Great topic! There is a heaven and there is a hell. Jesus talks more about hell than He did about heaven in the Bible. God sends no one to hell. People make this choice. God doesn’t want someone who didn’t believe in Him, didn’t love Him, didn’t care about Him, to be forced to come to heaven and spend eternity worshiping almighty God who they denied all their life. God is known as the hound of heaven and I believe He pursues people until they take their last breath. If they have rejected Him then they have chosen their destination, which is eternal separation from God. I have responded to people something like this: my question is; why would God allow any of us into heaven? The answer is because His love is beyond our comprehension. God didn’t send His Son to earth to live a sinless life, be brutalized and nailed to a cross because He’s hateful. He did this because He wanted to give us a way. Jesus is that way, He is the truth and He is the Life. No matter who you are or what you’ve done, the only way to heaven is through Jesus Christ.
I believe the answer to the question lies in Isaiah 55:8 " My thoughts are not your thoughts and My ways are not your ways. God wants all to be saved. If you refuse His grace, I believe you actually send yourself to hell. Trust in God shows your love of God, avoid the prideful lure of asking why.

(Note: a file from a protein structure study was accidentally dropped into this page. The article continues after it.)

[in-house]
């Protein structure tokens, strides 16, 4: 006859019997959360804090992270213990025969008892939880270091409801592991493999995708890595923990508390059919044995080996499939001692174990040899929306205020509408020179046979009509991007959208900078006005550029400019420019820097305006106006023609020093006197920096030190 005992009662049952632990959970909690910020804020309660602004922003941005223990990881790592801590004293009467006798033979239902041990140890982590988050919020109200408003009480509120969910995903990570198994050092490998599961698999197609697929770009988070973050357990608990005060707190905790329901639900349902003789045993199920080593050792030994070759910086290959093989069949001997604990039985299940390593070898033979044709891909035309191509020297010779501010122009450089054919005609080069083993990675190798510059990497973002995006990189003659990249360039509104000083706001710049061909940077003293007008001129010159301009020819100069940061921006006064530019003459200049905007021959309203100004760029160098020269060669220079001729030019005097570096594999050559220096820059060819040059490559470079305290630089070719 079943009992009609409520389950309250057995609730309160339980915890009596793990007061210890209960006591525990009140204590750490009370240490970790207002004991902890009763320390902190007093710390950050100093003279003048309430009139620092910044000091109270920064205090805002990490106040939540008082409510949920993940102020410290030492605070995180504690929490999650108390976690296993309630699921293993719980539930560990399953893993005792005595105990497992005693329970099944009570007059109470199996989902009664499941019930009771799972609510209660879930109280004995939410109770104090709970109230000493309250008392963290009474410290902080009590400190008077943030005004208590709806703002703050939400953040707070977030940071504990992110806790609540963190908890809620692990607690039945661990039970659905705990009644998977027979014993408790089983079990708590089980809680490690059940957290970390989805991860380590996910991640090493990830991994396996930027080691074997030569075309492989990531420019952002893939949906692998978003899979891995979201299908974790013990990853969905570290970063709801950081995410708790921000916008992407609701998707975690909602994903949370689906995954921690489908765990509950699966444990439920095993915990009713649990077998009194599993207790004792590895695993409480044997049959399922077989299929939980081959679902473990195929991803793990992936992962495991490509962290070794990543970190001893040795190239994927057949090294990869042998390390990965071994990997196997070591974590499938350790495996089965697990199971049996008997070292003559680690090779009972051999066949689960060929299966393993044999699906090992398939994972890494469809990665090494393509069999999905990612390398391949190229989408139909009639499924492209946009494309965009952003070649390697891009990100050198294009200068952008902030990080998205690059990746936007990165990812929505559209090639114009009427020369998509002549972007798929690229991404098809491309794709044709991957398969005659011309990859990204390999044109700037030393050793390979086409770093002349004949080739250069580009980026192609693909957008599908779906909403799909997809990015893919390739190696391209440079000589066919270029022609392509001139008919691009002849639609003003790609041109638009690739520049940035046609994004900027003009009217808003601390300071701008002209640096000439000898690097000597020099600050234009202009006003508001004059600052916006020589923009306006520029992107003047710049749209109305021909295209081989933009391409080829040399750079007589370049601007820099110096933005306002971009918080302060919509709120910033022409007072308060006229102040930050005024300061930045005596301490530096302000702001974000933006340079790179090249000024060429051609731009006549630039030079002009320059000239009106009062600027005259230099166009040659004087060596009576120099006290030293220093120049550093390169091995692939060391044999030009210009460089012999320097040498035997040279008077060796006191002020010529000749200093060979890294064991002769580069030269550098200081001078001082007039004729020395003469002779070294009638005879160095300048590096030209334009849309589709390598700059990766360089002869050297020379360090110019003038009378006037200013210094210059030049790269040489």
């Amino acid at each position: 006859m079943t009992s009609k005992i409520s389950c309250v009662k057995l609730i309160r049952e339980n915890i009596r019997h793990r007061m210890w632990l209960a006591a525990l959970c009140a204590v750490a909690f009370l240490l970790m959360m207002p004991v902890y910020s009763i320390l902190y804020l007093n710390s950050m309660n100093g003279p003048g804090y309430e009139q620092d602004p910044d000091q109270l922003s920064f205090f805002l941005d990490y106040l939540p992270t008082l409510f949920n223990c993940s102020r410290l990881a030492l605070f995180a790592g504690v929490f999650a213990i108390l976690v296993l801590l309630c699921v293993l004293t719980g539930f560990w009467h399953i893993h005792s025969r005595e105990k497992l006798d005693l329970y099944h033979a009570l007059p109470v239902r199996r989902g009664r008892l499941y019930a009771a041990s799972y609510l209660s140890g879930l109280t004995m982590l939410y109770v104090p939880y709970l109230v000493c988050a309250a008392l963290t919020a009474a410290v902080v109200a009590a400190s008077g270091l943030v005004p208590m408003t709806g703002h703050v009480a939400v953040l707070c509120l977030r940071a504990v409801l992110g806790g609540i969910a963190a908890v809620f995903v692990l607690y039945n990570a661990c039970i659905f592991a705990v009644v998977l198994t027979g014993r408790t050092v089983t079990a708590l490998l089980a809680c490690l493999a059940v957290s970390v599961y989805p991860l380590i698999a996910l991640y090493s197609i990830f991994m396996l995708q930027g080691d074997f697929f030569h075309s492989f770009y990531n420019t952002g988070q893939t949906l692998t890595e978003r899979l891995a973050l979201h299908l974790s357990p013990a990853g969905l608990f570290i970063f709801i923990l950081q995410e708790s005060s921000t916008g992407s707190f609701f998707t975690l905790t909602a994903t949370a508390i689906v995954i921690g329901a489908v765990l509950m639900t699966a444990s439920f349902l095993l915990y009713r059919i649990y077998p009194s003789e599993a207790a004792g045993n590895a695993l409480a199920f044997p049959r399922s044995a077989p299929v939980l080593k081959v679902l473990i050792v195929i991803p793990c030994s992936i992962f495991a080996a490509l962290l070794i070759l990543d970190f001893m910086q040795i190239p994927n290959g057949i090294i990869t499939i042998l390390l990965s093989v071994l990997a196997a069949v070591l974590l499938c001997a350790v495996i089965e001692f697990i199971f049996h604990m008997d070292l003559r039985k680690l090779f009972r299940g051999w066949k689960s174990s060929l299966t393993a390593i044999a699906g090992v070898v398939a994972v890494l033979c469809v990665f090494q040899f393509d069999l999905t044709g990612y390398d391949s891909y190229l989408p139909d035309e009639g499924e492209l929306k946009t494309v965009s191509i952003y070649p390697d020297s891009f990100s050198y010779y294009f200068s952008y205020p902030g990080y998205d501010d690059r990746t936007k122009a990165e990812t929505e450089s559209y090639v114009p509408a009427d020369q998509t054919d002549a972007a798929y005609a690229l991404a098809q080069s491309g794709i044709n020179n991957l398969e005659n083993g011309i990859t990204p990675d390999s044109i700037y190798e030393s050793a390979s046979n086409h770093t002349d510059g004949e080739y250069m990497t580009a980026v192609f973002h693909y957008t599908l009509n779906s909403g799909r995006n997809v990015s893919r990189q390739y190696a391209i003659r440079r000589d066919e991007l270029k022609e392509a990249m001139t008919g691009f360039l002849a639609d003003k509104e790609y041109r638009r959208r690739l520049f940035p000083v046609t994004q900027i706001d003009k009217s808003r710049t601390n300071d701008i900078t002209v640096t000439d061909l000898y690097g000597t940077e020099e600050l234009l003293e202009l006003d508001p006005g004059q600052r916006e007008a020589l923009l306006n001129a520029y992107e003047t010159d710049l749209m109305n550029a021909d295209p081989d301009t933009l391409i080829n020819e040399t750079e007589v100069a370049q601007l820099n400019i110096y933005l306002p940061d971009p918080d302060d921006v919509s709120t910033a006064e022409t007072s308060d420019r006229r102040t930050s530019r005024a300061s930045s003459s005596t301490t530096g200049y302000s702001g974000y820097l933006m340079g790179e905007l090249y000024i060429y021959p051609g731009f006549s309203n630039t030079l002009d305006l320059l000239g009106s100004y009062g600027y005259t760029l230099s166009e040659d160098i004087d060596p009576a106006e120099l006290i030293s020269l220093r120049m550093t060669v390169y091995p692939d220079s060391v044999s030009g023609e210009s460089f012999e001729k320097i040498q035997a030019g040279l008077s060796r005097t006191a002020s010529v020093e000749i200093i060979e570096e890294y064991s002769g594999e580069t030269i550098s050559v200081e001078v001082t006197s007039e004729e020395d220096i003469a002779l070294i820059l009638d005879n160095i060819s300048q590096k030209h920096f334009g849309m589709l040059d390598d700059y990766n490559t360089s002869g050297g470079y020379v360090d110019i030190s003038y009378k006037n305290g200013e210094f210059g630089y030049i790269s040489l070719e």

I had this conversation with my dad two days ago. He said he could not believe in the idea of a God waiting to “Lower the boom on us after we die.” Rather, he believes “We all came from good and we will return to good.”
I explained how I’ve heard it put to me. If my son was standing on railroad tracks and I could see and hear a train on those tracks, what should I do? The train is approaching, it’s getting louder and louder, I’m looking back and forth at him as my heart begins to race. Would I be a loving father if I did nothing before the train came barreling through, or if I cried out to him and came to his aid? Well, God isn’t waiting to ‘lower the boom’ nor does he desire to see us suffer. God loves us and has come to our aid because a judgement is coming.
All that being said, I’m willing to bet you’re friend has deeper problems than just an intellectual disbelief. If you get the chance to ask more questions, try to understand what their underlying issue might be. Why is it they don’t believe in hell? Do they believe people are inherently good? How do they define love? Does love require discipline? etc…